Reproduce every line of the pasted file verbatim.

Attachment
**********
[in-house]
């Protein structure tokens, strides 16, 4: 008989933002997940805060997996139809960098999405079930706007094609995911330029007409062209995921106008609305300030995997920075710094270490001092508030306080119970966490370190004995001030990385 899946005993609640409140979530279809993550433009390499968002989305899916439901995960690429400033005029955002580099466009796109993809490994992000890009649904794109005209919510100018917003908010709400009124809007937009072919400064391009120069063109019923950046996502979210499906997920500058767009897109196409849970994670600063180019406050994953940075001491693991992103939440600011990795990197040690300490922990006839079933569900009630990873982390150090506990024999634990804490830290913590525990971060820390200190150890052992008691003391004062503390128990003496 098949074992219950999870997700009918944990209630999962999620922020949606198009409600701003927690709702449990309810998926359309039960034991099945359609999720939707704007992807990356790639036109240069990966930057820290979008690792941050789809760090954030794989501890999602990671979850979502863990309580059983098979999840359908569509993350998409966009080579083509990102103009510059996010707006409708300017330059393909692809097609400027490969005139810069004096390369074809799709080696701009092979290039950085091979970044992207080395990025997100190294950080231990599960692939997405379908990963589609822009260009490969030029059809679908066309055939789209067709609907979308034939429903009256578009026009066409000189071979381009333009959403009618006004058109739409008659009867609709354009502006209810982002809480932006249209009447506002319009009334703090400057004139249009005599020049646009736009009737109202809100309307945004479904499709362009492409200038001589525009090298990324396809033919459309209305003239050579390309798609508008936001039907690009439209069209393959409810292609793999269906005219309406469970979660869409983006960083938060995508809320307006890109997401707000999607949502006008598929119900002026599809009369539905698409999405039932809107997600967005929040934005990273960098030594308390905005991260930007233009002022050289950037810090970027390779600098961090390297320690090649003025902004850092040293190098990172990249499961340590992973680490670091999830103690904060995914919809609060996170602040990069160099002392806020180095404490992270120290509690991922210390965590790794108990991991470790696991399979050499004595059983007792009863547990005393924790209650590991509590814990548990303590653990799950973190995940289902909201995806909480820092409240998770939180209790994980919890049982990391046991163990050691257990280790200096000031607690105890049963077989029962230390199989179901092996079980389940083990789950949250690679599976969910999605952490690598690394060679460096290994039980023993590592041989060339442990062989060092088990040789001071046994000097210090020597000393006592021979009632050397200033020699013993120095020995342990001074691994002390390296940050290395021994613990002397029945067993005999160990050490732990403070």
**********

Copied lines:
[in-house]
């Protein structure tokens, strides 16, 4: 008989933002997940805060997996139809960098999405079930706007094609995911330029007409062209995921106008609305300030995997920075710094270490001092508030306080119970966490370190004995001030990385 899946005993609640409140979530279809993550433009390499968002989305899916439901995960690429400033005029955002580099466009796109993809490994992000890009649904794109005209919510100018917003908010709400009124809007937009072919400064391009120069063109019923950046996502979210499906997920500058767009897109196409849970994670600063180019406050994953940075001491693991992103939440600011990795990197040690300490922990006839079933569900009630990873982390150090506990024999634990804490830290913590525990971060820390200190150890052992008691003391004062503390128990003496 098949074992219950999870997700009918944990209630999962999620922020949606198009409600701003927690709702449990309810998926359309039960034991099945359609999720939707704007992807990356790639036109240069990966930057820290979008690792941050789809760090954030794989501890999602990671979850979502863990309580059983098979999840359908569509993350998409966009080579083509990102103009510059996010707006409708300017330059393909692809097609400027490969005139810069004096390369074809799709080696701009092979290039950085091979970044992207080395990025997100190294950080231990599960692939997405379908990963589609822009260009490969030029059809679908066309055939789209067709609907979308034939429903009256578009026009066409000189071979381009333009959403009618006004058109739409008659009867609709354009502006209810982002809480932006249209009447506002319009009334703090400057004139249009005599020049646009736009009737109202809100309307945004479904499709362009492409200038001589525009090298990324396809033919459309209305003239050579390309798609508008936001039907690009439209069209393959409810292609793999269906005219309406469970979660869409983006960083938060995508809320307006890109997401707000999607949502006008598929119900002026599809009369539905698409999405039932809107997600967005929040934005990273960098030594308390905005991260930007233009002022050289950037810090970027390779600098961090390297320690090649003025902004850092040293190098990172990249499961340590992973680490670091999830103690904060995914919809609060996170602040990069160099002392806020180095404490992270120290509690991922210390965590790794108990991991470790696991399979050499004595059983007792009863547990005393924790209650590991509590814990548990303590653990799950973190995940289902909201995806909480820092409240998770939180209790994980919890049982990391046991163990050691257990280790200096000031607690105890049963077989029962230390199989179901092996079980389940083990789950949250690679599976969910999605952490690598690394060679460096290994039980023993590592041989060339442990062989060092088990040789001071046994000097210090020597000393006592021979009632050397200033020699013993120095020995342990001074691994002390390296940050290395021994613990002397029945067993005999160990050490732990403070």